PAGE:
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Gold - When will the Bleeding Stop?

Gold has been in a declining environment since last August when it peaked at around $2070. That is a six month declining price environment. In total about $390 of decline. That’s significant. But does it mean we are now back in a bear market? Or is this just a consolidation before the next leg up, which could be much more powerful? And has the dramatic sell off over the past 10 trading days been a sign of capitulation among short term traders? I’ll weigh in below. It’s just my opinion and we are all entitled to an opinion. At least until the woke mob gets its way.

Gold is massively oversold on every technical indicator I use, so a decently strong bounce is likely (although I have been saying that for about two weeks now). There are a lot of competing issues which are driving the price of gold. Recently, the arguments for a declining price have been much more powerful on the price than those to move the price higher. Here are some of the arguments for not owning gold right now, which translates into a declining price:

  1. Inflation is not an issue. All the money printing we have had hasn’t had any effect on inflation so far and continued money printing isn’t likely to change that.

    • To see inflation, we need to see labor costs in the economy increase. With almost 10 million people in the output gap, we have a long way to go.
    • Bond yields have been increasing and this has put more pressure on gold since gold performance is affected by real interest rates (nominal interest - inflation).

  2. Geopolitical risks are not elevated.

    • There doesn’t seem to be as many “on the brink” issues around the world. 

  3. COVID issue. 

    • The light is at the end of the tunnel. The world isn’t going to come to an end. Vaccines are here and things are getting better. 

But there is also a strong argument for owning physical gold right now. Here are some general comments:

  1. You don’t own gold as a get rich quick scheme. If you want that, play momentum stocks or crypto.

  2. Physical gold is an insurance policy against stupidity in government and central banking. There appears to be a plethora of that at the moment.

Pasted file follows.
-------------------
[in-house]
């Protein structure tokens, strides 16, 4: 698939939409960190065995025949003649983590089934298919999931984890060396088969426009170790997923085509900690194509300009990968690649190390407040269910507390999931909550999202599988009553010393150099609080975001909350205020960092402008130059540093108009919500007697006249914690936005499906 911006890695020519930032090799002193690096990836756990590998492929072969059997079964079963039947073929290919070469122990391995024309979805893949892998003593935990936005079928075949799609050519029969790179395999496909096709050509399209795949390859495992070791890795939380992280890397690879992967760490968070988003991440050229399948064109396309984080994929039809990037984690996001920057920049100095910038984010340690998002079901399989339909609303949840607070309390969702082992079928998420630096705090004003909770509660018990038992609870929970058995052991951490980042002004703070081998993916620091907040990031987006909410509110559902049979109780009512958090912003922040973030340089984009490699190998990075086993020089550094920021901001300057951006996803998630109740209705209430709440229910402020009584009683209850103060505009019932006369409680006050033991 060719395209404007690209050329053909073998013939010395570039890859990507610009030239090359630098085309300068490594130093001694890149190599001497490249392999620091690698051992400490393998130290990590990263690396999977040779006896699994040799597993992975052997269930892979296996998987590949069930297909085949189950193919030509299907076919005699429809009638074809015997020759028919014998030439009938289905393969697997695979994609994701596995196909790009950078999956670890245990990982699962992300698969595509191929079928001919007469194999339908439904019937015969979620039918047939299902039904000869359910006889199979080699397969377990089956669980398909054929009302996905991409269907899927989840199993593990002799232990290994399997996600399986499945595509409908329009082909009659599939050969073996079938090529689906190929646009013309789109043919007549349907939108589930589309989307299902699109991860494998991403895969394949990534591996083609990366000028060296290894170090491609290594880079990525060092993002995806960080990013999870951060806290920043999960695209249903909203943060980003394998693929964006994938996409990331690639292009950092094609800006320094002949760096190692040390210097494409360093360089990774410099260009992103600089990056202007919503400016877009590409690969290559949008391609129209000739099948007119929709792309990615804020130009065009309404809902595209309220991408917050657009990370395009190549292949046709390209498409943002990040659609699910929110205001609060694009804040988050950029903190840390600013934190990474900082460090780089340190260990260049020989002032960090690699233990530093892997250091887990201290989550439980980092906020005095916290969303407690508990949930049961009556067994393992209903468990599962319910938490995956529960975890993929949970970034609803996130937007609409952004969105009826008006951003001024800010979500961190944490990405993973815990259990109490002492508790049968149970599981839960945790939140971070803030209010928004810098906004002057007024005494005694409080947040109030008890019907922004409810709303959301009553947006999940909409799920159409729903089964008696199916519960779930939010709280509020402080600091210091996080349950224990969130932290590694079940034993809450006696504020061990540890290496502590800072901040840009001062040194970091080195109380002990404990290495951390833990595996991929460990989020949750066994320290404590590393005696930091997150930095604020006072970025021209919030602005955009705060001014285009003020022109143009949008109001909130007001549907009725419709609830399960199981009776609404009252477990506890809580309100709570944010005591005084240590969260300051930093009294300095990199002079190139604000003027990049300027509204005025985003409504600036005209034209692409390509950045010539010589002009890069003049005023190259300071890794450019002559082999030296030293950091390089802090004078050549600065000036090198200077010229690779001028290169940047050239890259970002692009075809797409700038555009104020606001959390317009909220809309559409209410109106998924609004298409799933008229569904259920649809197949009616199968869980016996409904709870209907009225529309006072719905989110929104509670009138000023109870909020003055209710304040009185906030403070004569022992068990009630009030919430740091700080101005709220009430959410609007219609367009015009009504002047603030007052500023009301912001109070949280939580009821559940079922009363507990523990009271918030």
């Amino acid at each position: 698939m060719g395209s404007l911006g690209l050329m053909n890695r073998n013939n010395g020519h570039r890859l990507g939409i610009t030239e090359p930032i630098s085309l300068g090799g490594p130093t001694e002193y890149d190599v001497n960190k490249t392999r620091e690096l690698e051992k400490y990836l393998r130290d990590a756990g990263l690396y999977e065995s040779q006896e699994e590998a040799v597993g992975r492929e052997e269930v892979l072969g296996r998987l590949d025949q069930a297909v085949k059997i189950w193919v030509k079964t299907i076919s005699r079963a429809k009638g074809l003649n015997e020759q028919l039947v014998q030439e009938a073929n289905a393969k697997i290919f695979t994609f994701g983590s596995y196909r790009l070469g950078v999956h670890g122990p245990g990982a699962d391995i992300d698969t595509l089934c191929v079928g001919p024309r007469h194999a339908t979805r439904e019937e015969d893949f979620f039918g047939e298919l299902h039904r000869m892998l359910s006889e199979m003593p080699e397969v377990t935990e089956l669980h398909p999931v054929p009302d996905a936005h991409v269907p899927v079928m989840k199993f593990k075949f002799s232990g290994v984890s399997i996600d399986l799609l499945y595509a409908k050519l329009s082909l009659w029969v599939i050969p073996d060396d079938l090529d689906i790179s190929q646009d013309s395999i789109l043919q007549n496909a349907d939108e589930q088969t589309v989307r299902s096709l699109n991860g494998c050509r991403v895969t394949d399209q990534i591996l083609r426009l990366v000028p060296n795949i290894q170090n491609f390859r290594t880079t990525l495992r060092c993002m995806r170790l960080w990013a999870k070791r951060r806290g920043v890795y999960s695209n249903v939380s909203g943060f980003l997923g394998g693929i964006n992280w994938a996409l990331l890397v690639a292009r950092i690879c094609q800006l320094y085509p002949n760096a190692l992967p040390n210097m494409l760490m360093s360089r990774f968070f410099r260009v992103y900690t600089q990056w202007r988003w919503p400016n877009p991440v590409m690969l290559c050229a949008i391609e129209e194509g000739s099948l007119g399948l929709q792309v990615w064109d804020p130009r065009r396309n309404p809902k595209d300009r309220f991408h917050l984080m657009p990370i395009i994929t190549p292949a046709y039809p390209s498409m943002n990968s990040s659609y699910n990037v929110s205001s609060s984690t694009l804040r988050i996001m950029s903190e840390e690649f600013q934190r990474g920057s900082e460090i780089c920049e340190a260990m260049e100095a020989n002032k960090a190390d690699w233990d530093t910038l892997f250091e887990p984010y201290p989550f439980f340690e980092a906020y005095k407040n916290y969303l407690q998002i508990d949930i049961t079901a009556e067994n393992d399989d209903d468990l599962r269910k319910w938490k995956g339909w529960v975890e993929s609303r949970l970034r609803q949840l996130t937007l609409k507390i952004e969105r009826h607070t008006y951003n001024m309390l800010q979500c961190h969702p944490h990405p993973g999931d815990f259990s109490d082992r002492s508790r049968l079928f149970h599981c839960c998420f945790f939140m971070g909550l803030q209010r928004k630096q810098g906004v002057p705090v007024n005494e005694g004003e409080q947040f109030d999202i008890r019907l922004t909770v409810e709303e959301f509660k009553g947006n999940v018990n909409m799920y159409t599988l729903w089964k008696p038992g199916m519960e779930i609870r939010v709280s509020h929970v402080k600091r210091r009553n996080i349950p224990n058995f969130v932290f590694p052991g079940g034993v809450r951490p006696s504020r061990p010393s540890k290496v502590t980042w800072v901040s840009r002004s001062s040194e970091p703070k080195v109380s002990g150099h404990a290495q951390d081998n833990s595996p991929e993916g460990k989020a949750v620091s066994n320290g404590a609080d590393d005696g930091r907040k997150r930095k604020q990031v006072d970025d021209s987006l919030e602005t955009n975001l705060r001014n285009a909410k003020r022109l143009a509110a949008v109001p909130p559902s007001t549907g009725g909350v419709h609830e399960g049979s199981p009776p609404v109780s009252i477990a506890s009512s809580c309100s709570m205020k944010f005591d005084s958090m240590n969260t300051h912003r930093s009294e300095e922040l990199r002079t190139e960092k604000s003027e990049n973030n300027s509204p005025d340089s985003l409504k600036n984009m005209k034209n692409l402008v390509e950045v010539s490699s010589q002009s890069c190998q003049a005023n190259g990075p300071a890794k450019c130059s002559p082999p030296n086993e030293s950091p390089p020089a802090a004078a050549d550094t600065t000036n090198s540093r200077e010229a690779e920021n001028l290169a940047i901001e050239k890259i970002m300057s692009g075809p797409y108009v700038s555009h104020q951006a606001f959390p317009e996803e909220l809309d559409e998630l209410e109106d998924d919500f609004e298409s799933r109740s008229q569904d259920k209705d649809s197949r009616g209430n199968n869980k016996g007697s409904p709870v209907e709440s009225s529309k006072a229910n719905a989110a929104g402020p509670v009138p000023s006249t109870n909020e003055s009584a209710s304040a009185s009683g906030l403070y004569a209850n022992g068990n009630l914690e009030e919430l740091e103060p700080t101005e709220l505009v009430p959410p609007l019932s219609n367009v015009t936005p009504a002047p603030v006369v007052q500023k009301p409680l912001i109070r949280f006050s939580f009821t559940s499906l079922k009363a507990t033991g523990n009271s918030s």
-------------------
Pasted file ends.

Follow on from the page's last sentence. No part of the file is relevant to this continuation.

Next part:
3. Gold is still in a long term bull market, despite the last six months of declines. 

  4. The monetary system is broken. If it wasn’t, then central banks would need to create money to keep the system from falling apart. At some point, and we can NOT predict when, things will break. My most likely scenario is a break in our tenuous trading relationship with China. They want to dominate the world in many ways. In manufacturing, they already dominate. Militarily, they are trying to play catch up, which is easier as the US loses more economic independence. Financially. They want to have the reserve currency along with its many benefits. They have already made inroads within Asia to eliminate the need for the USD. That trend will continue. 

  5. No counterparty risk. Gold is one of the few assets where you don’t have a counterparty. I am referring to physical ownership, not owning GLD, where your broker is still your counterparty. 

  6. We are getting lulled into thinking that money printing doesn’t create inflation. That has certainly been the case for well over a decade now. But it can’t go on forever. When it breaks, it will be too late to get into gold. You need to position now. Hold it, and forget about it. 

So the answer to my question in the title. Gold will stop going down in the short term as soon as we have either a whiff of inflation above consensus expectations OR yields on Treasuries reverse and start heading lower.  

Here is a question I don’t have an answer to and it relates to how concerned the Federal Reserve or Federal Government is with higher interest rates. Let me know your thoughts. 

Is the both the Fed and Federal government’s concern the effect that higher interest rates have on economic growth? 

I say this because when the Fed monetizes debt, it doesn’t really cost the government anything to speak of in interest payments. Since all excess interest paid to the Fed by the government gets returned to the Treasury, then it doesn’t really matter what the interest rate it…. so long as the Fed monetizes it all (of course if it doesn’t monetize it all, then that does matter).

Please email me your thoughts. dbarrett@aureuspos.com


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